© 2021 KASU
webBanner_6-1440x90 - gradient overlay (need black logo).png
Your Connection to Music, News, Arts and Views for Over 60 Years
Play Live Radio
Next Up:
0:00
0:00
Available On Air Stations
THANK YOU for helping KASU reach our $50,000 Spring Fundraising goal! Also, thanks to the 100+ donors who supported KASU during A-State's Day of Giving!

Biden May Make Genocide Declaration On Armenian Remembrance Day

SCOTT SIMON, HOST:

President Biden has called the killing of a million and a half Armenians in 1915 and 1916 by Ottoman Turkish forces genocide. We're joined now by Peter Balakian, the Pulitzer Prize-winning poet and author of the honored memoir "Black Dog Of Fate" and the history "The Burning Tigris" about the Armenian genocide. He teaches at Colgate, where he was the first director of the Center for Ethics and World Societies. And thanks very much for being with us.

PETER BALAKIAN: Thanks for having me in.

SIMON: What does it mean to you that a president of the United States now says the Armenian genocide?

BALAKIAN: Well, there are a number of contexts here. It's worth noting, of course, that no president has had the courage to use the proper historical term. No president has been courageous enough to say these words because of fear of harming foreign relations with Turkey - ironically, Turkey, a government with one of the worst human rights records in the world over the course of the past several decades.

So it means a lot for President Biden to come forward and own the truth of this event. And it's significant also because the Turkish government campaign of denial has been so protracted, so extreme, so persistent over the course of so many decades that there has to be redress to this kind of persistent dishonesty and corruption.

SIMON: You are the great-grandnephew of Grigoris Balakian, a bishop and who was a survivor of the Armenian Holocaust. Can you tell us something of his story? What might be going through your mind today? I believe you also translated his memoir.

BALAKIAN: Yes, I collaboratively translated it. You know, what's so important about the memoir "Armenian Golgotha" is its vivid description of the arrest of the 250 intellectual and cultural leaders, Armenian cultural leaders, on the night of April 24. And it's on this day that we commemorate the Armenian genocide worldwide because of the significance of that act, that planned act that began a very planned government, systematic roundup, arrest and extermination of an entire ethnic group across Turkey.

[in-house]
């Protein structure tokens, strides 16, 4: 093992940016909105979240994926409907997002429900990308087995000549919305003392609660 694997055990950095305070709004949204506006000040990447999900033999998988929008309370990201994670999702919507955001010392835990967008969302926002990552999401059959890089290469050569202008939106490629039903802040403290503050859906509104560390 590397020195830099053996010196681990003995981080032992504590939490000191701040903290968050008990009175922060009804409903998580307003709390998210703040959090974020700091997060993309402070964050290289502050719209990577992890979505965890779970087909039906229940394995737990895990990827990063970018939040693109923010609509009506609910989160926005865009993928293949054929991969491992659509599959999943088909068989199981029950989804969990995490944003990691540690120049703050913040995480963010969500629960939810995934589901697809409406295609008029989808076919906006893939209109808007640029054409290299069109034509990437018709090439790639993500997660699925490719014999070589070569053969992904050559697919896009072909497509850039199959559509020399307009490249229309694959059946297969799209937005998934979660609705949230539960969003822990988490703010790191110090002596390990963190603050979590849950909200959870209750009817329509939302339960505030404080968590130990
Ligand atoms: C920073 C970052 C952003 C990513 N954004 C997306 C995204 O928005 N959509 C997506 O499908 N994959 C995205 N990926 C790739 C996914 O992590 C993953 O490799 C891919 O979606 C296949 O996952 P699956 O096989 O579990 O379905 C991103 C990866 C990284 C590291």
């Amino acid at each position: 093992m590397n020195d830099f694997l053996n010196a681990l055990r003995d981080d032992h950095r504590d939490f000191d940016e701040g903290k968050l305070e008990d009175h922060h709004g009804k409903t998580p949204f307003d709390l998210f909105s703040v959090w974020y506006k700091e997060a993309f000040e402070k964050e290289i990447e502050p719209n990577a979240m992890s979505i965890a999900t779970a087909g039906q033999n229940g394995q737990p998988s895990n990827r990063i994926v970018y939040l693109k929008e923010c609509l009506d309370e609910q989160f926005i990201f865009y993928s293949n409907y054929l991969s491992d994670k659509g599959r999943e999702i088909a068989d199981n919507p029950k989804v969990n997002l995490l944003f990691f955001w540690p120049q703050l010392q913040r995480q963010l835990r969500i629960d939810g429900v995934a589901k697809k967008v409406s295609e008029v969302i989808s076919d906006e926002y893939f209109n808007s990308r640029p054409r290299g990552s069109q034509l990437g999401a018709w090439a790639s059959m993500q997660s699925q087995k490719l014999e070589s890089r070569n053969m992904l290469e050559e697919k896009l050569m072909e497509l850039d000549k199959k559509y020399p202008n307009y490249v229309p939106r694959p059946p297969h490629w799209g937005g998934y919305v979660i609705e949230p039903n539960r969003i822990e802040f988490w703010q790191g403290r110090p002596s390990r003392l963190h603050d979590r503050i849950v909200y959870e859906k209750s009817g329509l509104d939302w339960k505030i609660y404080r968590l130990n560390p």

What happened on the night of April 24 not only set things in motion, but it also allows us to understand how perpetrators often go after cultural leaders to silence the group, to silence the nation, to silence the culture, to tear its tongue out. And that is very informative. And it's important that April 24 be the day that it is in this commemoration.

SIMON: Turkey has been a valuable strategic partner to the United States. What might you say to those Americans who might say, look; what happened was tragic, it was a crime, but it was more than a century ago, and it doesn't serve this country now to fall out with a strategic ally over a word?

BALAKIAN: Well, I think in many ways, the continued U.S. affirmation of the historical record of the Armenian genocide - and I want to note that both the House and the Senate passed Armenian genocide resolutions in the fall of 2019. So President Biden adds to what has already been done. But I think that this continued redress to Turkish government denial helps Turkey in the long run.

The Turkish state is locked in a bad place. Its human rights record has gotten worse over the past decade. And if Turkey is going to be a strong U.S. ally, it needs to have a genuine democratic culture, a culture that is defined by the ability to critique oneself, to do critical studies in your educational system, to honor human rights and minority rights. We want our allies to have those strong foundations, and Turkey does not.

And I also feel that the U.S. has followed the responses by the Turkish state to the two dozen or more countries that have done Armenian genocide acknowledgements. And they realize that, you know, Turkey lets off some hot air. But in the end, Turkey needs its democratic allies. And I think Turkey continues to do business, notwithstanding this brief moment of small tension. I don't think there's a lot at stake here.

SIMON: Peter Balakian - Pulitzer Prize-winning poet and author of "The Burning Tigris: The Armenian Genocide And America's Response." Thank you so much for being with us.

BALAKIAN: Thank you, Scott.

(SOUNDBITE OF MUSIC) Transcript provided by NPR, Copyright NPR.